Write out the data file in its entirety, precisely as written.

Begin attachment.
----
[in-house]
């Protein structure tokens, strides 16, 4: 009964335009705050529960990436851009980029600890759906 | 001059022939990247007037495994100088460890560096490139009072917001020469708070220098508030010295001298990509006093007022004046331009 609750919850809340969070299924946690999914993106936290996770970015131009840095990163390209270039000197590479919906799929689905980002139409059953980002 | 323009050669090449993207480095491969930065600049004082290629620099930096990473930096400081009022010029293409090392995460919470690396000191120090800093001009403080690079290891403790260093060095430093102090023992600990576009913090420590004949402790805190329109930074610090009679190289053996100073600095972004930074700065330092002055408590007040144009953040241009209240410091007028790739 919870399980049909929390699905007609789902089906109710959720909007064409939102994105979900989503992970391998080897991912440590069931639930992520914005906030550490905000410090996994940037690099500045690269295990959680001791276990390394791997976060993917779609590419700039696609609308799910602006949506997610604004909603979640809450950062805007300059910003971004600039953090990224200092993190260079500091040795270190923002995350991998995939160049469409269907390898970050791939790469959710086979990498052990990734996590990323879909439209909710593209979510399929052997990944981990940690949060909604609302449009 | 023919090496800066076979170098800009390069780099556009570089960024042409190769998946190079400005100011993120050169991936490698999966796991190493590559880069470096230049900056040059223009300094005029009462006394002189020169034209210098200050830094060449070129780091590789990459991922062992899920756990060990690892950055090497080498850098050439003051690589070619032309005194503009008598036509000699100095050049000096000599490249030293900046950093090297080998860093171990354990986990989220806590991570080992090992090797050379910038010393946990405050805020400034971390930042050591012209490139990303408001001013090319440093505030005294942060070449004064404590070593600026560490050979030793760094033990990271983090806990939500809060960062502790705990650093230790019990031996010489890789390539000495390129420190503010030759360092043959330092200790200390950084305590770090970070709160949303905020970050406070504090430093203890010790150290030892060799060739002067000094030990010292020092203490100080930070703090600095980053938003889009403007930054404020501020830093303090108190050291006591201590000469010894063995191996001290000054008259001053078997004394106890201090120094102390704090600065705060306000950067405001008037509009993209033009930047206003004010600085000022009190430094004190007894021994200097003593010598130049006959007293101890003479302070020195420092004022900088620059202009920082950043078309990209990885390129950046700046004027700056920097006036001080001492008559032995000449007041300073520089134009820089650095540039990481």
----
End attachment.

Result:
[in-house]
């Protein structure tokens, strides 16, 4: 009964335009705050529960990436851009980029600890759906 | 001059022939990247007037495994100088460890560096490139009072917001020469708070220098508030010295001298990509006093007022004046331009 609750919850809340969070299924946690999914993106936290996770970015131009840095990163390209270039000197590479919906799929689905980002139409059953980002 | 323009050669090449993207480095491969930065600049004082290629620099930096990473930096400081009022010029293409090392995460919470690396000191120090800093001009403080690079290891403790260093060095430093102090023992600990576009913090420590004949402790805190329109930074610090009679190289053996100073600095972004930074700065330092002055408590007040144009953040241009209240410091007028790739 919870399980049909929390699905007609789902089906109710959720909007064409939102994105979900989503992970391998080897991912440590069931639930992520914005906030550490905000410090996994940037690099500045690269295990959680001791276990390394791997976060993917779609590419700039696609609308799910602006949506997610604004909603979640809450950062805007300059910003971004600039953090990224200092993190260079500091040795270190923002995350991998995939160049469409269907390898970050791939790469959710086979990498052990990734996590990323879909439209909710593209979510399929052997990944981990940690949060909604609302449009 | 023919090496800066076979170098800009390069780099556009570089960024042409190769998946190079400005100011993120050169991936490698999966796991190493590559880069470096230049900056040059223009300094005029009462006394002189020169034209210098200050830094060449070129780091590789990459991922062992899920756990060990690892950055090497080498850098050439003051690589070619032309005194503009008598036509000699100095050049000096000599490249030293900046950093090297080998860093171990354990986990989220806590991570080992090992090797050379910038010393946990405050805020400034971390930042050591012209490139990303408001001013090319440093505030005294942060070449004064404590070593600026560490050979030793760094033990990271983090806990939500809060960062502790705990650093230790019990031996010489890789390539000495390129420190503010030759360092043959330092200790200390950084305590770090970070709160949303905020970050406070504090430093203890010790150290030892060799060739002067000094030990010292020092203490100080930070703090600095980053938003889009403007930054404020501020830093303090108190050291006591201590000469010894063995191996001290000054008259001053078997004394106890201090120094102390704090600065705060306000950067405001008037509009993209033009930047206003004010600085000022009190430094004190007894021994200097003593010598130049006959007293101890003479302070020195420092004022900088620059202009920082950043078309990209990885390129950046700046004027700056920097006036001080001492008559032995000449007041300073520089134009820089650095540039990481």